How Relevant Is Agriculture From An Electoral Perspective?
Agriculture has never been a high-profile election campaign issue in the US. But the game’s about to change this year as the farming community supported Trump in the last elections. With over 2 million farms in the country, no one can undermine the importance of agriculture in deciding the direction of electoral politics. Many Democrats have already endorsed the Green New Deal that addresses critical issues such as global warming and structural inequality in the economy. Joe Biden, in his “The Biden Plan for Rural America,” strongly supports the cause of farmers by proposing an increase in the financial support for beginning farmers and expanding the Conservation Stewardship Program (CSP).
Food and agriculture policy has been considered a kind of fringe issue during the last few Democratic presidential primaries. However, with the climate crisis and failing crops, many presidential candidates are giving this issue its due importance. Soybean and corn farmers are locked in a multi-year slump, worsened by President Donald Trump’s trade wars with China. In Wisconsin, dairy farms are failing at the rate of two per day. And climate chaos has affected farm country in recent years, from California’s terrible mid-decade drought to the soil-destroying bomb-cyclone storms that wreaked havoc in the corn belt this spring. Environmentalists are also concerned as agriculture contributes at least 10 percent of the world’s greenhouse emissions.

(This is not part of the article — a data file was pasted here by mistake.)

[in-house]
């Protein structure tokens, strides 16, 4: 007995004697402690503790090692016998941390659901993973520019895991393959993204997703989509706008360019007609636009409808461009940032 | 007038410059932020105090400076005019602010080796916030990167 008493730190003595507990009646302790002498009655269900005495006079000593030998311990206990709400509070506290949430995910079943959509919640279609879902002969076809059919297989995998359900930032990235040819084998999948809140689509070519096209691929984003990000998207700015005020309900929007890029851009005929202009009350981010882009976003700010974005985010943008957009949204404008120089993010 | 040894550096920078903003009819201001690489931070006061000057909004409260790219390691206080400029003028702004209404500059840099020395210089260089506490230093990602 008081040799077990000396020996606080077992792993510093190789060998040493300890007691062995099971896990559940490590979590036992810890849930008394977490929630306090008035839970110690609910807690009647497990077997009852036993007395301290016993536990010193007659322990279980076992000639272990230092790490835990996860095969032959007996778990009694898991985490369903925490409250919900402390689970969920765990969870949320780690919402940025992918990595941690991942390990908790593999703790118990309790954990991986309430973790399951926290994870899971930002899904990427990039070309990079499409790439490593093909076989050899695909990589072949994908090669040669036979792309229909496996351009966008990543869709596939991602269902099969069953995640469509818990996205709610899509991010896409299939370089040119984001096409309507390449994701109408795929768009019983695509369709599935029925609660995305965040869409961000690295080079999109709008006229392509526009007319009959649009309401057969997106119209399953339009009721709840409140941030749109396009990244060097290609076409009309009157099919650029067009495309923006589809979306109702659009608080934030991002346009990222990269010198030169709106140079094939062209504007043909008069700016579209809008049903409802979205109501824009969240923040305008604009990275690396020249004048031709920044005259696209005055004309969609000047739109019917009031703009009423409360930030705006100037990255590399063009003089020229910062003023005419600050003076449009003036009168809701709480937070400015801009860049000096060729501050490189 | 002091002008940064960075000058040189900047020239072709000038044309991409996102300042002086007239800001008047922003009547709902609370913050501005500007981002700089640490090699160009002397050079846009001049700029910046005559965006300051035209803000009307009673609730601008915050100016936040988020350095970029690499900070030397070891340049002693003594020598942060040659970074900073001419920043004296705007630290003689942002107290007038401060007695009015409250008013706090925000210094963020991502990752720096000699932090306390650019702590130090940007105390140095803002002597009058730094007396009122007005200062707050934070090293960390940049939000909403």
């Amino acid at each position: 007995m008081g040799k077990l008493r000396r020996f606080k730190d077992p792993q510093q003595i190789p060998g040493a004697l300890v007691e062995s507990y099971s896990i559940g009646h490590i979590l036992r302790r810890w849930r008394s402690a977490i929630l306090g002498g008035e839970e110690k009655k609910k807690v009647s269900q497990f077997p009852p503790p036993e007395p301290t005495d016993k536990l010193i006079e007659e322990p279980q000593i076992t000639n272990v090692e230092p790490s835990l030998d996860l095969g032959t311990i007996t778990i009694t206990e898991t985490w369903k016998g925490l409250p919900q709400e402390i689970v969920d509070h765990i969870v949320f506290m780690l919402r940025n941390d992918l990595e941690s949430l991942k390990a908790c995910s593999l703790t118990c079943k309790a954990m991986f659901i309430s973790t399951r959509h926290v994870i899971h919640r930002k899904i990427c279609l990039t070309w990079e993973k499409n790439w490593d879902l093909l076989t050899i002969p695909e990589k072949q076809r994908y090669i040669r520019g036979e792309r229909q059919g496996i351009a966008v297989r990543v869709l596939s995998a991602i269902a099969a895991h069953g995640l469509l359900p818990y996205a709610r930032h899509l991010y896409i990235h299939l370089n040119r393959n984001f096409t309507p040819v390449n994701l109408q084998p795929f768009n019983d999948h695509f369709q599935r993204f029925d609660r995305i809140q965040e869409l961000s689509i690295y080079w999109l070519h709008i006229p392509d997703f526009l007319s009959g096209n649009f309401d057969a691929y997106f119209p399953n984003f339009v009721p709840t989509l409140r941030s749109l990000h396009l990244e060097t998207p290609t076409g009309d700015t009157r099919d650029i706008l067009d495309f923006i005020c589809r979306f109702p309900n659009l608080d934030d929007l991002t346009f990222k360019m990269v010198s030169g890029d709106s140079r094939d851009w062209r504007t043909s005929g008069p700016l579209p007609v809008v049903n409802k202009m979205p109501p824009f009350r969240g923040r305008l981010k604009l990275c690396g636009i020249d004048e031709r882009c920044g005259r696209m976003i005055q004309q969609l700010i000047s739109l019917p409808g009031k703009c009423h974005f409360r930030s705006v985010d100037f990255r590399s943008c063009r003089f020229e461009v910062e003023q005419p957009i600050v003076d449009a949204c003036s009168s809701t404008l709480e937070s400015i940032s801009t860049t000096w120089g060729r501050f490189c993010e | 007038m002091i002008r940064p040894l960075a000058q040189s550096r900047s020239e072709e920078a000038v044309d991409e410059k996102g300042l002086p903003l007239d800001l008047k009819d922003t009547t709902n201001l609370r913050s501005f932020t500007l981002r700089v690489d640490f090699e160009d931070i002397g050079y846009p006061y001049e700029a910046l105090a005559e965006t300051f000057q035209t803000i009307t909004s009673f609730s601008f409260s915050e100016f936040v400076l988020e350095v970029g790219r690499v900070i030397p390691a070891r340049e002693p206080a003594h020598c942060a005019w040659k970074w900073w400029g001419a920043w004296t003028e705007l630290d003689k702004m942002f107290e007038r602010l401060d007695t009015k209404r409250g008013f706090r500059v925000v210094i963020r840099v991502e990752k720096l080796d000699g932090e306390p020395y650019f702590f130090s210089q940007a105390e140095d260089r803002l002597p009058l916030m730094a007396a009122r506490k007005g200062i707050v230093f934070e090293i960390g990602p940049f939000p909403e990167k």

Two frontrunners have recently released detailed, and radical, agriculture-policy strategies. One of the most popular ideas in the campaign rhetoric is to monetarily incentivize farmers to grow crops and raise livestock using a method that cuts carbon dioxide in the air and traps it in soil, thus helping stabilize the climate. This practice is widely known as “regenerative agriculture.”
Sen. Elizabeth Warren released a plan in early August that called for a fundamental restructuring of agricultural policy. She proposes to reinstate “supply management”—a New Deal-era set of rules that ensured farmers of major crops like corn, soybeans, and wheat fair prices, by coordinating farmers’ planting decisions and storing any excess grain in government-managed reserves after bumper harvests.
She also plans to “pay farmers to fight climate change” by increasing the budget for the Conservation Stewardship Program from $1 billion to $16 billion.
Sen. Bernie Sanders presents a $16.3 trillion agenda for a Green New Deal, delivering a detailed vision of the climate-change-fighting policy framework proposed by Rep. Alexandria Ocasio-Cortez (D-N.Y.) and Sen. Ed Markey (D-Mass.) earlier in the year. Sanders’ Green New Deal plan contains a heavy dose of food policy reform—in ways that match and even exceed Warren’s grand designs. Like Warren’s ag plan, Sanders’ document calls for a return to supply management and the “break up of big agribusinesses that have a stranglehold on farmers and rural communities.” And it commits a dramatic $410 billion over ten years to “help farms of all sizes transition to ecologically regenerative agricultural practices” geared to “both sequestering carbon and increasing resiliency in the face of extreme weather events.”
It may be too late to recover agricultural losses if the policymakers don’t fast on implementing a comprehensive strategy that takes care of improving the quality of soil and environment and also cuts down the emission of Greenhouse gases. Agricultural reforms will be a crucial factor for voters in the 2020 elections.